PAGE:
In 2016, 72.2 per cent of Brisbane residents used a car to get to work compared with 70.3 per cent in 2011.

Compared with other capital cities, Brisbane was the second-least reliant on cars, with more car travel than Sydney but less than Melbourne, Perth and Adelaide.

Both Melbourne and Sydney had a decline in car transport between the last two census data collections while Brisbane had an increase.

Brisbane is still a car-dominated city for journeys to work, except for the inner city.

For cycling, the data showed more Brisbane residents jumped on a bike to get to work than any other capital city with 2.1 per cent of residents travelling by bike in 2016 compared to 1.9 per cent in 2011.

Sydney had an increase in bicycle use between 2011 and 2016, but still, less than 1 per cent of Sydney residents travel to work by bike.

Melbourne also had an increase in cycling but is yet to reach the same percentage of commuters travelling by bike that Brisbane has.

The council spokesman said there were certainly significant differences in travel behaviour trends between the capital cities.

“As we expected, Brisbane local government area really does perform pretty well compared to other capital cities,” he said.

“Brisbane is generally between the top two cities, Sydney and Melbourne, and performing better than Adelaide and Perth.”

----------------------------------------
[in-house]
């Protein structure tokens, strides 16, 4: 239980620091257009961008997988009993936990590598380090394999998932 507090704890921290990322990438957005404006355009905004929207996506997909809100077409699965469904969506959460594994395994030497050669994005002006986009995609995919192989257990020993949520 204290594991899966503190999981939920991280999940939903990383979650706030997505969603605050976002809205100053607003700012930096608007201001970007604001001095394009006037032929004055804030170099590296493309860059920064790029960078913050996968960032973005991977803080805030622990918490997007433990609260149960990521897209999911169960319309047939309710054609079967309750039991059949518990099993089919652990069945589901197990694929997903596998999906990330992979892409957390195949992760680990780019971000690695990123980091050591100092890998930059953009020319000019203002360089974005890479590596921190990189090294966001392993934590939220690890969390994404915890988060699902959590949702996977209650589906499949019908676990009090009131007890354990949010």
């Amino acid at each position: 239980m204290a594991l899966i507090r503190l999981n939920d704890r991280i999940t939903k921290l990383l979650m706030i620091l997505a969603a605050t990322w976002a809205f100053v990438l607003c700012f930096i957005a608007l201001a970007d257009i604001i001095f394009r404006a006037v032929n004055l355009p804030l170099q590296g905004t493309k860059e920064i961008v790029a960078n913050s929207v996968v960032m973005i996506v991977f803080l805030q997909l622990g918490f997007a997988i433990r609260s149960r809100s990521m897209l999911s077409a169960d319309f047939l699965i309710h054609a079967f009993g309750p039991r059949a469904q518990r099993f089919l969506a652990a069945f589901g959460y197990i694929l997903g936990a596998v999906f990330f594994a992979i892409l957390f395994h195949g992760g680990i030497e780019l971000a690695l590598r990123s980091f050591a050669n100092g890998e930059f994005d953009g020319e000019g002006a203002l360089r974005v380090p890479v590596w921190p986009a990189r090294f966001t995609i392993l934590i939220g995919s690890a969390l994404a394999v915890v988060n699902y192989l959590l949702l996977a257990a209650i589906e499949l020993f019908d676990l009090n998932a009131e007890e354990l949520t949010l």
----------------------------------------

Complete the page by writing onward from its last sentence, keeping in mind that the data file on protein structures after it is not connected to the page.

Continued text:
The next census will be conducted in August 2021.
Half baked projects, have long term consequences ...
  Bob's Blog

Offline Stillwater

  • Member
  • *****
  • Posts: 5957
Re: Charting Transport Blog
« Reply #5 on: May 14, 2018, 07:01:37 AM »
Going backwards.  Do more people take to their cars on a Friday, when the timetable infrequencies are worse still?

Online ozbob

  • Administrator
  • Member
  • *****
  • Posts: 78460
    • RAIL Back On Track
Re: Charting Transport Blog
« Reply #6 on: May 14, 2018, 10:45:32 AM »
2016 data, would be a lot worse now. 
Half baked projects, have long term consequences ...
  Bob's Blog

Offline not_available

  • Member
  • *****
  • Posts: 102
  • n/a
Re: Charting Transport Blog
« Reply #7 on: May 14, 2018, 11:41:12 AM »
Brisbanetimes --> Brisbane residents ditch public transport and get back in their cars

Quote

Public transport was mainly used along the Northgate, Ferny Grove and Oxley rail corridors as well as the south-east region, Waterworks Road and Chermside bus corridors.
Frequency is a magical thing.
Do I really need to clarify?
Sarcasm and rhetorical questions don't translate perfectly into written form, do they?

Online ozbob

  • Administrator
  • Member
  • *****
  • Posts: 78460
    • RAIL Back On Track
Re: Charting Transport Blog
« Reply #8 on: May 14, 2018, 04:17:43 PM »
Frequency is what is needed.  Note that the data is from the August 2016 Census.  Rail fail did not hit till the 30th September.

Where there is frequency there is good patronage.  The corridors mentioned all had at least 15 minute if not better at times frequency.

Frequent bus SEB, etc. good patronage.  The wider network had and still has poor frequency. Rail now worse than what the data for 2016 was based on.
« Last Edit: May 14, 2018, 04:27:21 PM by ozbob »
Half baked projects, have long term consequences ...
  Bob's Blog

 

Sitemap 1 2 3 4 5 6 7 8 9 10 11 12 13 14 15 16 17 18 19 20 21 22 


“You can't understand a city without using its public transportation system.” -- Erol Ozan